While we’re on the subject of words…


In our churches, we often act like everyone has grown up in a congregation. In fact, we act like they’ve grown up in our particular tradition. For instance, we use really strange words. We toss them like everyone ought to know what they mean, but you actually have to spend a lot of time in a church to understand them at all.


Sometimes we use them every week, but never stop to explain them.


And there are other words that most people understand, but they would never use them outside of the church doors.


Then, there are the really wonderful words, ones that we use in our liturgy. Words that don’t have a good translation, and nobody knows what they mean.


There are beautiful words, with rich imagery that have taken on some weird meanings in our culture.

Born again

Aahhh…. and then there are the polity words. We’ve got millions of them, and we use them frequently (come to think of it, is “polity” one of them?). They’re like a secret handshake in our club. Here are the Presbyterian ones.

Amendment (particularly B)

I’ve used words that I thought everyone knew, and then I’ve found that what I was talking about something particular to a church context, and people from outside of church had no idea what I was saying.


What words do people use in your church/tradition that utterly confound people? What word only gets a workout in church–and nowhere else? What word would you love to get rid of completely? What word do you hate hearing? What should we do about the words? Is it simply part of educating people in our tradition? Or do the words exclude people too much? Should we quit using them? Or, should we keep expecting that only the people who grew up in our church ought to be able to understand what we’re saying? What words do you love? What’s worth saving?

the photo’s of a church door by kritta


22 thoughts on “While we’re on the subject of words…

  1. This exclusive, in-group vocabulary is something we have been trying to work on as a church for a while. Thank you for this reminder of the need to reflect God’s love and inclusiveness in our conversations and writing.

  2. A new Christian was sitting in a restaurant having coffee with several people from her church who were speaking a language she didn’t understand at all. She commented on the fact that she had no idea what they were saying. The leader of the group patted her hand and said, “It will take you a while to learn the language of Zion.”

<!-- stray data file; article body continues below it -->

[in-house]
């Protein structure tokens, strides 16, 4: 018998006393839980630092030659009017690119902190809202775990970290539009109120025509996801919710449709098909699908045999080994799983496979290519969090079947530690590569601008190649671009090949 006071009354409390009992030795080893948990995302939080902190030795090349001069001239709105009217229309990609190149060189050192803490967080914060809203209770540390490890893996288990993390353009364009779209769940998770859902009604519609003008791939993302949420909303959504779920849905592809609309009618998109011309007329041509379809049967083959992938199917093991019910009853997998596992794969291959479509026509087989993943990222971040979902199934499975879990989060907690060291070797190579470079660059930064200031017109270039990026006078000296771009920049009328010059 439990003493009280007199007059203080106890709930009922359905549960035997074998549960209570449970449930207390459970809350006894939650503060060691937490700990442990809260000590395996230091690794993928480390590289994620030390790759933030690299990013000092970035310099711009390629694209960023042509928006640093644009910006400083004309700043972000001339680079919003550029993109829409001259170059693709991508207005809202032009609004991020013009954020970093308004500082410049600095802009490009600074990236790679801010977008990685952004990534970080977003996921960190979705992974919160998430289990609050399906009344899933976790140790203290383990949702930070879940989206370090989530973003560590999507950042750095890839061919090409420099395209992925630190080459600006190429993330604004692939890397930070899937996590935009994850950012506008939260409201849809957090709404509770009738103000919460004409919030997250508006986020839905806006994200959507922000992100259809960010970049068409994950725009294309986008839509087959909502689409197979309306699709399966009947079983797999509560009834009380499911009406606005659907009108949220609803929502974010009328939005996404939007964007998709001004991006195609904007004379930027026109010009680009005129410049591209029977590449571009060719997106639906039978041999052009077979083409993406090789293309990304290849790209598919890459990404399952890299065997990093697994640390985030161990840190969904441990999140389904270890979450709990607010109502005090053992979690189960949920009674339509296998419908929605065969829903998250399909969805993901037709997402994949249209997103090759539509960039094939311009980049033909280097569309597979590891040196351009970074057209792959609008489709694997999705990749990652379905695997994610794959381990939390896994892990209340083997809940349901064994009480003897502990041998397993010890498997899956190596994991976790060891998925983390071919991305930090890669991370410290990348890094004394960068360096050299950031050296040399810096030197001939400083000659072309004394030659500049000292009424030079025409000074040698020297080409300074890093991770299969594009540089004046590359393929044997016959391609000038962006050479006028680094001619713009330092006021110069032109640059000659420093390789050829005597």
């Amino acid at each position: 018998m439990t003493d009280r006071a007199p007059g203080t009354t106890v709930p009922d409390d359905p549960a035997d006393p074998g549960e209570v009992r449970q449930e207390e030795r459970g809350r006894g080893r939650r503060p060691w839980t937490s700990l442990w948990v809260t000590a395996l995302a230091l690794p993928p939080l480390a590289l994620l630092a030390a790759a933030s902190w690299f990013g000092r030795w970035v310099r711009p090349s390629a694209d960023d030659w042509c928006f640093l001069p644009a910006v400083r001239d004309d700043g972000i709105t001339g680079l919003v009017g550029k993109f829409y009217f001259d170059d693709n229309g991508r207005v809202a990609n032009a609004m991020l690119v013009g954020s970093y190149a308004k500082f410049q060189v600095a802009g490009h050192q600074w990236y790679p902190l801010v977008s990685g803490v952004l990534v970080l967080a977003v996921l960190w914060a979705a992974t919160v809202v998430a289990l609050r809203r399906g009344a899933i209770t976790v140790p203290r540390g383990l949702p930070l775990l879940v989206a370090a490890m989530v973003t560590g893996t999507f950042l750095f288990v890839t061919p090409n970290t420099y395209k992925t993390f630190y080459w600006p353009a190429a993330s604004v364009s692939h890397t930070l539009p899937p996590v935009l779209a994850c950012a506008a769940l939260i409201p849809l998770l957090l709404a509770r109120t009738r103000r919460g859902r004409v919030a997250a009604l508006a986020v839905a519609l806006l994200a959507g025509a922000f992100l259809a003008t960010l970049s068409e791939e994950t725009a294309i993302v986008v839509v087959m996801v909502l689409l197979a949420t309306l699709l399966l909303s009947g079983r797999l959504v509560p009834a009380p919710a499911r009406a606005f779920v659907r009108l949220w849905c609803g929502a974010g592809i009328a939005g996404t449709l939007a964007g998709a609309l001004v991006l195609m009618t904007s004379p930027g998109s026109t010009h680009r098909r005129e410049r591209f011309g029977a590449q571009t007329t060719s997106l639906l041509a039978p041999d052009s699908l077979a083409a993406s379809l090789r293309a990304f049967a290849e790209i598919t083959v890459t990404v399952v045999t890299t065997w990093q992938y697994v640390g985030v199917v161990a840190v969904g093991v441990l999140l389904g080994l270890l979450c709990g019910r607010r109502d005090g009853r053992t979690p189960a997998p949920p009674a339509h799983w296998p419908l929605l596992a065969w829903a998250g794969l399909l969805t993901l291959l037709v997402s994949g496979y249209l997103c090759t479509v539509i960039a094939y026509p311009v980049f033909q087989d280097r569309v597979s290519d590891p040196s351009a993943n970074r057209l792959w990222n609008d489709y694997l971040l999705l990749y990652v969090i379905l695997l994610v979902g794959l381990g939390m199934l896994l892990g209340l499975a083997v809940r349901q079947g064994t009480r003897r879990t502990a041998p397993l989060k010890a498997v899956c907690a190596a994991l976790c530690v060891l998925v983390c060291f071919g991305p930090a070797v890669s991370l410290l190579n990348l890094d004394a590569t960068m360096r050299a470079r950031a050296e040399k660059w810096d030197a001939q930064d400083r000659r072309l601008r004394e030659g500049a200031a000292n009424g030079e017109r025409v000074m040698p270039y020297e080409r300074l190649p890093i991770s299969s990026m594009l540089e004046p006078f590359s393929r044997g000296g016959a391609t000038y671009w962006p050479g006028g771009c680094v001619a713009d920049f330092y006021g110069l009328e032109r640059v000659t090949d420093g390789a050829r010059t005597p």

She thought it was funny and was eager to learn this new language that made her part of the club. I always thought that was a very excluding and condescending statement. I thought this was a peculiar trait of only our certain Christian leanings.

    Then when I went to work at a Presbyterian church, I found a whole new set of words. Being a person who loves words, I embraced them. However, I’ve often gone back to the use of words and how they effect outsiders. Thanks for bringing up the issue. I am so happy there is a conscious effort to eliminate the religious verbage. Keep up the good work!

  3. “What word only gets a workout in church–and nowhere else? What word would you love to get rid of completely? What word do you hate hearing?”

    “Missional.” For some reason, that word bugs the bejabbers out of me. Not what it *means.* Just the word itself, which is ingroup-speak for being an outwardly oriented community of believers. It’s the ironic dissonance between the nature of the term and what it symbolizes that just rubs me the wrong way, I guess.

  4. When we moved into our new building we had a great debate amongst the staff about what to call the space just outside the sanctuary where everyone gathered. Some wanted to call it a foyer (the concern was proper pronunciation), others a lobby (the concern was it sounded to much like a hotel or movie theater) and then there was the narthex group.

    Does anyone know what a “narthex” is? it’s a place for the non-penitent sinners to go while the rest of the congregation participates in the service. It started off as a screen in the back of the sanctuary behind which they would sit so they could at least hear the service! I don’t want any church I’m in to have a narthex.

  5. Aahh.. the great foy-er vs. foy-eh debate. I know about that.

    But I didn’t know about the narthex. Yikes!

    David, I’m with you on the missional thing. Fantastic idea, not such a great word. In fact…I always wonder…is it really a word?